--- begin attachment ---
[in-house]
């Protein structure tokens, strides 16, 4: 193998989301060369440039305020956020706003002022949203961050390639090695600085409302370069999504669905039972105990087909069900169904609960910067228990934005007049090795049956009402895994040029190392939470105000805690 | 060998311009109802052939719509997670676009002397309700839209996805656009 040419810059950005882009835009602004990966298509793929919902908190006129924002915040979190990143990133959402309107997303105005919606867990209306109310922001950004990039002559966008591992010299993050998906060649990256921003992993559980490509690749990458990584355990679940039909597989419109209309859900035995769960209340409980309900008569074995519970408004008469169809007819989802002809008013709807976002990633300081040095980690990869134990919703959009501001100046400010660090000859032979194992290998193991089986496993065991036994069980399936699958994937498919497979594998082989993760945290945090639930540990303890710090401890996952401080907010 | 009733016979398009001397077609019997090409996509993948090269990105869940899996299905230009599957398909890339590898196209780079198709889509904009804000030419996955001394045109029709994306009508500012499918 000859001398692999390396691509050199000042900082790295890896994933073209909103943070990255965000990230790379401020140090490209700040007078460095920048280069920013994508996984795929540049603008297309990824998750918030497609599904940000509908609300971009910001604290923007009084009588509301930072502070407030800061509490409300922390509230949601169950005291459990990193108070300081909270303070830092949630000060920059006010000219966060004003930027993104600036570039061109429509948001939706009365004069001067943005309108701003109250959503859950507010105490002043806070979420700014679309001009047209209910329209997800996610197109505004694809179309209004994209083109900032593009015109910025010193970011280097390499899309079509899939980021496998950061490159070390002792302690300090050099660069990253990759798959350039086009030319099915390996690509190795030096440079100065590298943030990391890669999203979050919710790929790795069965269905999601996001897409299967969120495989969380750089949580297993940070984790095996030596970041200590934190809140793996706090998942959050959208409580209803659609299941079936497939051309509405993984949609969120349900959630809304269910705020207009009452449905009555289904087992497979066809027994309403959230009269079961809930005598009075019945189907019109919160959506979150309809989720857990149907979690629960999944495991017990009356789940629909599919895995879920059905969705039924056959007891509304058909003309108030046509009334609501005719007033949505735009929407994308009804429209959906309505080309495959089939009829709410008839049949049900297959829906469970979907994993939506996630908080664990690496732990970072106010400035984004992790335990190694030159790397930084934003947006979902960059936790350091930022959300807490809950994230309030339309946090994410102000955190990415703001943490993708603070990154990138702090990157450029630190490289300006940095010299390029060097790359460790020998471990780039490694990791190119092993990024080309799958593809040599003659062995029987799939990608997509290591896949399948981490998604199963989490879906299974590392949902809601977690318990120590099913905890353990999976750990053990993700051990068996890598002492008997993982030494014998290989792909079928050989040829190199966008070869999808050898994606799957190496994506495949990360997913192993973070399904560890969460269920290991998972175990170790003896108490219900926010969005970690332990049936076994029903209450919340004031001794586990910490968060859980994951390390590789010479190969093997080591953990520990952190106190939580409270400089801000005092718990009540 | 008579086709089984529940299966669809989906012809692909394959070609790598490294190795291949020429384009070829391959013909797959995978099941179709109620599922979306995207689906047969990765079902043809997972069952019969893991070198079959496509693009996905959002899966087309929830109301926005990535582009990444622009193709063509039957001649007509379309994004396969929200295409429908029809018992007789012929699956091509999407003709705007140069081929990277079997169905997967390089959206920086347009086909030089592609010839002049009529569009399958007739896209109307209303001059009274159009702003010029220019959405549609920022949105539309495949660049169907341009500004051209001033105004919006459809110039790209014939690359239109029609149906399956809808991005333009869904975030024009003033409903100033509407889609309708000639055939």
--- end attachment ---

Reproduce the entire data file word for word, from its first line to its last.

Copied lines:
[in-house]
């Protein structure tokens, strides 16, 4: 193998989301060369440039305020956020706003002022949203961050390639090695600085409302370069999504669905039972105990087909069900169904609960910067228990934005007049090795049956009402895994040029190392939470105000805690 | 060998311009109802052939719509997670676009002397309700839209996805656009 040419810059950005882009835009602004990966298509793929919902908190006129924002915040979190990143990133959402309107997303105005919606867990209306109310922001950004990039002559966008591992010299993050998906060649990256921003992993559980490509690749990458990584355990679940039909597989419109209309859900035995769960209340409980309900008569074995519970408004008469169809007819989802002809008013709807976002990633300081040095980690990869134990919703959009501001100046400010660090000859032979194992290998193991089986496993065991036994069980399936699958994937498919497979594998082989993760945290945090639930540990303890710090401890996952401080907010 | 009733016979398009001397077609019997090409996509993948090269990105869940899996299905230009599957398909890339590898196209780079198709889509904009804000030419996955001394045109029709994306009508500012499918 000859001398692999390396691509050199000042900082790295890896994933073209909103943070990255965000990230790379401020140090490209700040007078460095920048280069920013994508996984795929540049603008297309990824998750918030497609599904940000509908609300971009910001604290923007009084009588509301930072502070407030800061509490409300922390509230949601169950005291459990990193108070300081909270303070830092949630000060920059006010000219966060004003930027993104600036570039061109429509948001939706009365004069001067943005309108701003109250959503859950507010105490002043806070979420700014679309001009047209209910329209997800996610197109505004694809179309209004994209083109900032593009015109910025010193970011280097390499899309079509899939980021496998950061490159070390002792302690300090050099660069990253990759798959350039086009030319099915390996690509190795030096440079100065590298943030990391890669999203979050919710790929790795069965269905999601996001897409299967969120495989969380750089949580297993940070984790095996030596970041200590934190809140793996706090998942959050959208409580209803659609299941079936497939051309509405993984949609969120349900959630809304269910705020207009009452449905009555289904087992497979066809027994309403959230009269079961809930005598009075019945189907019109919160959506979150309809989720857990149907979690629960999944495991017990009356789940629909599919895995879920059905969705039924056959007891509304058909003309108030046509009334609501005719007033949505735009929407994308009804429209959906309505080309495959089939009829709410008839049949049900297959829906469970979907994993939506996630908080664990690496732990970072106010400035984004992790335990190694030159790397930084934003947006979902960059936790350091930022959300807490809950994230309030339309946090994410102000955190990415703001943490993708603070990154990138702090990157450029630190490289300006940095010299390029060097790359460790020998471990780039490694990791190119092993990024080309799958593809040599003659062995029987799939990608997509290591896949399948981490998604199963989490879906299974590392949902809601977690318990120590099913905890353990999976750990053990993700051990068996890598002492008997993982030494014998290989792909079928050989040829190199966008070869999808050898994606799957190496994506495949990360997913192993973070399904560890969460269920290991998972175990170790003896108490219900926010969005970690332990049936076994029903209450919340004031001794586990910490968060859980994951390390590789010479190969093997080591953990520990952190106190939580409270400089801000005092718990009540 | 008579086709089984529940299966669809989906012809692909394959070609790598490294190795291949020429384009070829391959013909797959995978099941179709109620599922979306995207689906047969990765079902043809997972069952019969893991070198079959496509693009996905959002899966087309929830109301926005990535582009990444622009193709063509039957001649007509379309994004396969929200295409429908029809018992007789012929699956091509999407003709705007140069081929990277079997169905997967390089959206920086347009086909030089592609010839002049009529569009399958007739896209109307209303001059009274159009702003010029220019959405549609920022949105539309495949660049169907341009500004051209001033105004919006459809110039790209014939690359239109029609149906399956809808991005333009869904975030024009003033409903100033509407889609309708000639055939």